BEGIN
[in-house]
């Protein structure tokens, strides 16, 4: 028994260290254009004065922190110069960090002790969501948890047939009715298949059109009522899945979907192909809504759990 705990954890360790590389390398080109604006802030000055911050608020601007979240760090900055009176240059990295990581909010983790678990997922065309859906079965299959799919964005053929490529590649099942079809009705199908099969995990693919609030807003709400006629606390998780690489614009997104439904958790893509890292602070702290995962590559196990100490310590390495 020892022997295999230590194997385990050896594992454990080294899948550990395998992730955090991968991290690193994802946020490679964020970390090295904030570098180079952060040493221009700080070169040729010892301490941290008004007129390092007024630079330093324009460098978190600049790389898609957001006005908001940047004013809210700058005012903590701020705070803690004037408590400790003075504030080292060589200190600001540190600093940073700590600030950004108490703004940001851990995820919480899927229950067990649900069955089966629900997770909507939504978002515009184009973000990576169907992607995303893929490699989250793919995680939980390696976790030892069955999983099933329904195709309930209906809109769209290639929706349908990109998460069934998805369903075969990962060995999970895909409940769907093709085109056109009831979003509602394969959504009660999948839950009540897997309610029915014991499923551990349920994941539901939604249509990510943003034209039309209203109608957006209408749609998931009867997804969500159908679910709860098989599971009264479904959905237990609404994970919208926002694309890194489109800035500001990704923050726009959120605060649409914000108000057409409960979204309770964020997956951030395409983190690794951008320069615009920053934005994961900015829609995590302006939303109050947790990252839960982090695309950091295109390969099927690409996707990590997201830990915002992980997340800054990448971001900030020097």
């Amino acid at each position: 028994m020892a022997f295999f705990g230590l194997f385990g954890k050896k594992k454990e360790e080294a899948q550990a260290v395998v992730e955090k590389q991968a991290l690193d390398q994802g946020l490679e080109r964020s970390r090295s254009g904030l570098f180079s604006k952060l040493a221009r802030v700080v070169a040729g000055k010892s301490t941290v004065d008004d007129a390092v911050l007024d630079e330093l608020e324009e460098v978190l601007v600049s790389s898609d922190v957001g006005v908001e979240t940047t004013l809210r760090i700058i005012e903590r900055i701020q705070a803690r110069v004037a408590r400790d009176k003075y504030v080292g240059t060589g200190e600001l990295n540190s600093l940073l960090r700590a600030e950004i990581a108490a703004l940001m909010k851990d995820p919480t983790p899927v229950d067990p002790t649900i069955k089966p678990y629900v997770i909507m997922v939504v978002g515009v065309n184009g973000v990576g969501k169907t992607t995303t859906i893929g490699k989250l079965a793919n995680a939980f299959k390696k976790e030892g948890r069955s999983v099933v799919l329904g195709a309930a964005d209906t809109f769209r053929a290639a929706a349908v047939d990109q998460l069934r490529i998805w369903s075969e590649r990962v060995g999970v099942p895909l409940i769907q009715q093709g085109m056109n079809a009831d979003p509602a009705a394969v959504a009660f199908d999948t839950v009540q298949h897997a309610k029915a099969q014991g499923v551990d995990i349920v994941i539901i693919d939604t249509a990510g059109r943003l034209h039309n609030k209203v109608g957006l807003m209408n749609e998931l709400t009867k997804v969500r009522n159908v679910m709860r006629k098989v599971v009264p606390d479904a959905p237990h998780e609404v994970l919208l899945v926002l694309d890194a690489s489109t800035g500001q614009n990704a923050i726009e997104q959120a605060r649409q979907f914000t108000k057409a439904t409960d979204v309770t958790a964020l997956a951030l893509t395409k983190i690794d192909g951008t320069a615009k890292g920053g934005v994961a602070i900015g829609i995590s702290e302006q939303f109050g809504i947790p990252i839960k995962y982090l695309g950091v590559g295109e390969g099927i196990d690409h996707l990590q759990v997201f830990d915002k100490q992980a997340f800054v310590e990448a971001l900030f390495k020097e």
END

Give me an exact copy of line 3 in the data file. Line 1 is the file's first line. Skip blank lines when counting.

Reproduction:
């Amino acid at each position: 028994m020892a022997f295999f705990g230590l194997f385990g954890k050896k594992k454990e360790e080294a899948q550990a260290v395998v992730e955090k590389q991968a991290l690193d390398q994802g946020l490679e080109r964020s970390r090295s254009g904030l570098f180079s604006k952060l040493a221009r802030v700080v070169a040729g000055k010892s301490t941290v004065d008004d007129a390092v911050l007024d630079e330093l608020e324009e460098v978190l601007v600049s790389s898609d922190v957001g006005v908001e979240t940047t004013l809210r760090i700058i005012e903590r900055i701020q705070a803690r110069v004037a408590r400790d009176k003075y504030v080292g240059t060589g200190e600001l990295n540190s600093l940073l960090r700590a600030e950004i990581a108490a703004l940001m909010k851990d995820p919480t983790p899927v229950d067990p002790t649900i069955k089966p678990y629900v997770i909507m997922v939504v978002g515009v065309n184009g973000v990576g969501k169907t992607t995303t859906i893929g490699k989250l079965a793919n995680a939980f299959k390696k976790e030892g948890r069955s999983v099933v799919l329904g195709a309930a964005d209906t809109f769209r053929a290639a929706a349908v047939d990109q998460l069934r490529i998805w369903s075969e590649r990962v060995g999970v099942p895909l409940i769907q009715q093709g085109m056109n079809a009831d979003p509602a009705a394969v959504a009660f199908d999948t839950v009540q298949h897997a309610k029915a099969q014991g499923v551990d995990i349920v994941i539901i693919d939604t249509a990510g059109r943003l034209h039309n609030k209203v109608g957006l807003m209408n749609e998931l709400t009867k997804v969500r009522n159908v679910m709860r006629k098989v599971v009264p606390d479904a959905p237990h998780e609404v994970l919208l899945v926002l694309d890194a690489s489109t800035g500001q614009n990704a923050i726009e997104q959120a605060r649409q979907f914000t108000k057409a439904t409960d979204v309770t958790a964020l997956a951030l893509t395409k983190i690794d192909g951008t320069a615009k890292g920053g934005v994961a602070i900015g829609i995590s702290e302006q939303f109050g809504i947790p990252i839960k995962y982090l695309g950091v590559g295109e390969g099927i196990d690409h996707l990590q759990v997201f830990d915002k100490q992980a997340f800054v310590e990448a971001l900030f390495k020097e």